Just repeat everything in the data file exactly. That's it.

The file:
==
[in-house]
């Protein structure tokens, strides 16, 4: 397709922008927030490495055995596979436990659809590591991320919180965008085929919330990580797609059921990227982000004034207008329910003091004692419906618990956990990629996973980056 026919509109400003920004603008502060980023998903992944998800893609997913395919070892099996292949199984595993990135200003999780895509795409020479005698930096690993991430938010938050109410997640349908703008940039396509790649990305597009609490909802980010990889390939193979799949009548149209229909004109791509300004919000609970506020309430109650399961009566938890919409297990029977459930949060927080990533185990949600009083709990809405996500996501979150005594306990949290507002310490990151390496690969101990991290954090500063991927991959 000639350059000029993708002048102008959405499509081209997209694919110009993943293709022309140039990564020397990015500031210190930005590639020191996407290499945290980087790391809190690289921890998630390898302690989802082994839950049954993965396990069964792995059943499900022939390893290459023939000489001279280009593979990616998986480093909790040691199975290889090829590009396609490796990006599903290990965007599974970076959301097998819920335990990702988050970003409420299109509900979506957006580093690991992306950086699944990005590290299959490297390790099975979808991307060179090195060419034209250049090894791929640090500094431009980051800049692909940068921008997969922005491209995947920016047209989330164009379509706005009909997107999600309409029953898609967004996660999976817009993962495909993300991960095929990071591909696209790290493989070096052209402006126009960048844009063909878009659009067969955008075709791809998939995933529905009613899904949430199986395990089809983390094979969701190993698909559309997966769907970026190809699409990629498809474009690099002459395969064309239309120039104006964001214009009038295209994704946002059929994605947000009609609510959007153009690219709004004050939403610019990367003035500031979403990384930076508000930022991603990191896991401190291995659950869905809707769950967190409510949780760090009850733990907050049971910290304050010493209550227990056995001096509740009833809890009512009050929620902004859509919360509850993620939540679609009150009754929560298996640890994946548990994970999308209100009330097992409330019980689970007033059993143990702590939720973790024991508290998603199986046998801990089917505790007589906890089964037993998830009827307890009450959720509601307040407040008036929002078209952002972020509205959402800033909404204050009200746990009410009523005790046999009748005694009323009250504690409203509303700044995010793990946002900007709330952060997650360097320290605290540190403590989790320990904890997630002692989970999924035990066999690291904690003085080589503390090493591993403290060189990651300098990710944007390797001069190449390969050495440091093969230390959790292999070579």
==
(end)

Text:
[in-house]
């Protein structure tokens, strides 16, 4: 397709922008927030490495055995596979436990659809590591991320919180965008085929919330990580797609059921990227982000004034207008329910003091004692419906618990956990990629996973980056 026919509109400003920004603008502060980023998903992944998800893609997913395919070892099996292949199984595993990135200003999780895509795409020479005698930096690993991430938010938050109410997640349908703008940039396509790649990305597009609490909802980010990889390939193979799949009548149209229909004109791509300004919000609970506020309430109650399961009566938890919409297990029977459930949060927080990533185990949600009083709990809405996500996501979150005594306990949290507002310490990151390496690969101990991290954090500063991927991959 000639350059000029993708002048102008959405499509081209997209694919110009993943293709022309140039990564020397990015500031210190930005590639020191996407290499945290980087790391809190690289921890998630390898302690989802082994839950049954993965396990069964792995059943499900022939390893290459023939000489001279280009593979990616998986480093909790040691199975290889090829590009396609490796990006599903290990965007599974970076959301097998819920335990990702988050970003409420299109509900979506957006580093690991992306950086699944990005590290299959490297390790099975979808991307060179090195060419034209250049090894791929640090500094431009980051800049692909940068921008997969922005491209995947920016047209989330164009379509706005009909997107999600309409029953898609967004996660999976817009993962495909993300991960095929990071591909696209790290493989070096052209402006126009960048844009063909878009659009067969955008075709791809998939995933529905009613899904949430199986395990089809983390094979969701190993698909559309997966769907970026190809699409990629498809474009690099002459395969064309239309120039104006964001214009009038295209994704946002059929994605947000009609609510959007153009690219709004004050939403610019990367003035500031979403990384930076508000930022991603990191896991401190291995659950869905809707769950967190409510949780760090009850733990907050049971910290304050010493209550227990056995001096509740009833809890009512009050929620902004859509919360509850993620939540679609009150009754929560298996640890994946548990994970999308209100009330097992409330019980689970007033059993143990702590939720973790024991508290998603199986046998801990089917505790007589906890089964037993998830009827307890009450959720509601307040407040008036929002078209952002972020509205959402800033909404204050009200746990009410009523005790046999009748005694009323009250504690409203509303700044995010793990946002900007709330952060997650360097320290605290540190403590989790320990904890997630002692989970999924035990066999690291904690003085080589503390090493591993403290060189990651300098990710944007390797001069190449390969050495440091093969230390959790292999070579």